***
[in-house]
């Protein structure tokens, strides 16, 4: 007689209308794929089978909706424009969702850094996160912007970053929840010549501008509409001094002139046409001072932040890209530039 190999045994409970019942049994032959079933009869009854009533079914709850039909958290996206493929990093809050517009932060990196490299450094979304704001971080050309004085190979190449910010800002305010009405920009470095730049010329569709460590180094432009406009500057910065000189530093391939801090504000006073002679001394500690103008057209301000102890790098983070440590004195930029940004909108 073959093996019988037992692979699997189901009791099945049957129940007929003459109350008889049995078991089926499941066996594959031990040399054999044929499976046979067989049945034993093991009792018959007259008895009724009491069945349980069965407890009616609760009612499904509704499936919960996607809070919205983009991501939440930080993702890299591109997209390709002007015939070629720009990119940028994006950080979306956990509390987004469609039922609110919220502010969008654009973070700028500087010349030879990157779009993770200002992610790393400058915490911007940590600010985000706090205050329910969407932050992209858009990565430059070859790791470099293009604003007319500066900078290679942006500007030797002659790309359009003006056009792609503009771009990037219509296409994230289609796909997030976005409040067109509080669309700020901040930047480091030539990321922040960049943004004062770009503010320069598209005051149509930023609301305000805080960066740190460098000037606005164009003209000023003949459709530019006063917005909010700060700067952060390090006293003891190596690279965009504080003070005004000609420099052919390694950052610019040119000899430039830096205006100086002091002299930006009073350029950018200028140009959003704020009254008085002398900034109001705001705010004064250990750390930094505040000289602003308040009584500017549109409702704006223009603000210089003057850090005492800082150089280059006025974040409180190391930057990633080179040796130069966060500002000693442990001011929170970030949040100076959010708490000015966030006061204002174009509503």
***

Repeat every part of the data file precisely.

[in-house]
């Protein structure tokens, strides 16, 4: 007689209308794929089978909706424009969702850094996160912007970053929840010549501008509409001094002139046409001072932040890209530039 190999045994409970019942049994032959079933009869009854009533079914709850039909958290996206493929990093809050517009932060990196490299450094979304704001971080050309004085190979190449910010800002305010009405920009470095730049010329569709460590180094432009406009500057910065000189530093391939801090504000006073002679001394500690103008057209301000102890790098983070440590004195930029940004909108 073959093996019988037992692979699997189901009791099945049957129940007929003459109350008889049995078991089926499941066996594959031990040399054999044929499976046979067989049945034993093991009792018959007259008895009724009491069945349980069965407890009616609760009612499904509704499936919960996607809070919205983009991501939440930080993702890299591109997209390709002007015939070629720009990119940028994006950080979306956990509390987004469609039922609110919220502010969008654009973070700028500087010349030879990157779009993770200002992610790393400058915490911007940590600010985000706090205050329910969407932050992209858009990565430059070859790791470099293009604003007319500066900078290679942006500007030797002659790309359009003006056009792609503009771009990037219509296409994230289609796909997030976005409040067109509080669309700020901040930047480091030539990321922040960049943004004062770009503010320069598209005051149509930023609301305000805080960066740190460098000037606005164009003209000023003949459709530019006063917005909010700060700067952060390090006293003891190596690279965009504080003070005004000609420099052919390694950052610019040119000899430039830096205006100086002091002299930006009073350029950018200028140009959003704020009254008085002398900034109001705001705010004064250990750390930094505040000289602003308040009584500017549109409702704006223009603000210089003057850090005492800082150089280059006025974040409180190391930057990633080179040796130069966060500002000693442990001011929170970030949040100076959010708490000015966030006061204002174009509503």